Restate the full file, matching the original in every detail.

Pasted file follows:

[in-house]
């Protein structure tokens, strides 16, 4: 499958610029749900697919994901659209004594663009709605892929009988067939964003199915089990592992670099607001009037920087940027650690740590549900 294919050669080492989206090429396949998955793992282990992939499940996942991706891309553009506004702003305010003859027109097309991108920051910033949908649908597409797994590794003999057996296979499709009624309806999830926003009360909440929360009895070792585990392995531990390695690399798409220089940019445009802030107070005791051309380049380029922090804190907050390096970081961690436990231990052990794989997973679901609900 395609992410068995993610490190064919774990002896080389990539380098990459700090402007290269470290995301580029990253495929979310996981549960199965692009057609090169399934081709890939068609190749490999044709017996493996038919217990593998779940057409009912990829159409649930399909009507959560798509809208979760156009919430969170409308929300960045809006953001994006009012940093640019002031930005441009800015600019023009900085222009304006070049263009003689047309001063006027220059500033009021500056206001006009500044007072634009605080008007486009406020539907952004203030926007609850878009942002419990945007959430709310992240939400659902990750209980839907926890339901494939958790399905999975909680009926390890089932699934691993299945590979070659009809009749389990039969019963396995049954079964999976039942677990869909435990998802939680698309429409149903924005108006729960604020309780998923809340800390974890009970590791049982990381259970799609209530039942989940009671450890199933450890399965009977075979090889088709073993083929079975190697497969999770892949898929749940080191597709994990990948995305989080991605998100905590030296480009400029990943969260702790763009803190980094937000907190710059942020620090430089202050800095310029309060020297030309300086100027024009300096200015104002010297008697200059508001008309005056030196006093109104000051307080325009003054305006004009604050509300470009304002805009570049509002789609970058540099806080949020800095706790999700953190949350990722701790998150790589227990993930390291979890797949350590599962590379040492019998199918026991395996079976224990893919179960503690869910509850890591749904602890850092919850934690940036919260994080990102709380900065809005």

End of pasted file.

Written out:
[in-house]
């Protein structure tokens, strides 16, 4: 499958610029749900697919994901659209004594663009709605892929009988067939964003199915089990592992670099607001009037920087940027650690740590549900 294919050669080492989206090429396949998955793992282990992939499940996942991706891309553009506004702003305010003859027109097309991108920051910033949908649908597409797994590794003999057996296979499709009624309806999830926003009360909440929360009895070792585990392995531990390695690399798409220089940019445009802030107070005791051309380049380029922090804190907050390096970081961690436990231990052990794989997973679901609900 395609992410068995993610490190064919774990002896080389990539380098990459700090402007290269470290995301580029990253495929979310996981549960199965692009057609090169399934081709890939068609190749490999044709017996493996038919217990593998779940057409009912990829159409649930399909009507959560798509809208979760156009919430969170409308929300960045809006953001994006009012940093640019002031930005441009800015600019023009900085222009304006070049263009003689047309001063006027220059500033009021500056206001006009500044007072634009605080008007486009406020539907952004203030926007609850878009942002419990945007959430709310992240939400659902990750209980839907926890339901494939958790399905999975909680009926390890089932699934691993299945590979070659009809009749389990039969019963396995049954079964999976039942677990869909435990998802939680698309429409149903924005108006729960604020309780998923809340800390974890009970590791049982990381259970799609209530039942989940009671450890199933450890399965009977075979090889088709073993083929079975190697497969999770892949898929749940080191597709994990990948995305989080991605998100905590030296480009400029990943969260702790763009803190980094937000907190710059942020620090430089202050800095310029309060020297030309300086100027024009300096200015104002010297008697200059508001008309005056030196006093109104000051307080325009003054305006004009604050509300470009304002805009570049509002789609970058540099806080949020800095706790999700953190949350990722701790998150790589227990993930390291979890797949350590599962590379040492019998199918026991395996079976224990893919179960503690869910509850890591749904602890850092919850934690940036919260994080990102709380900065809005």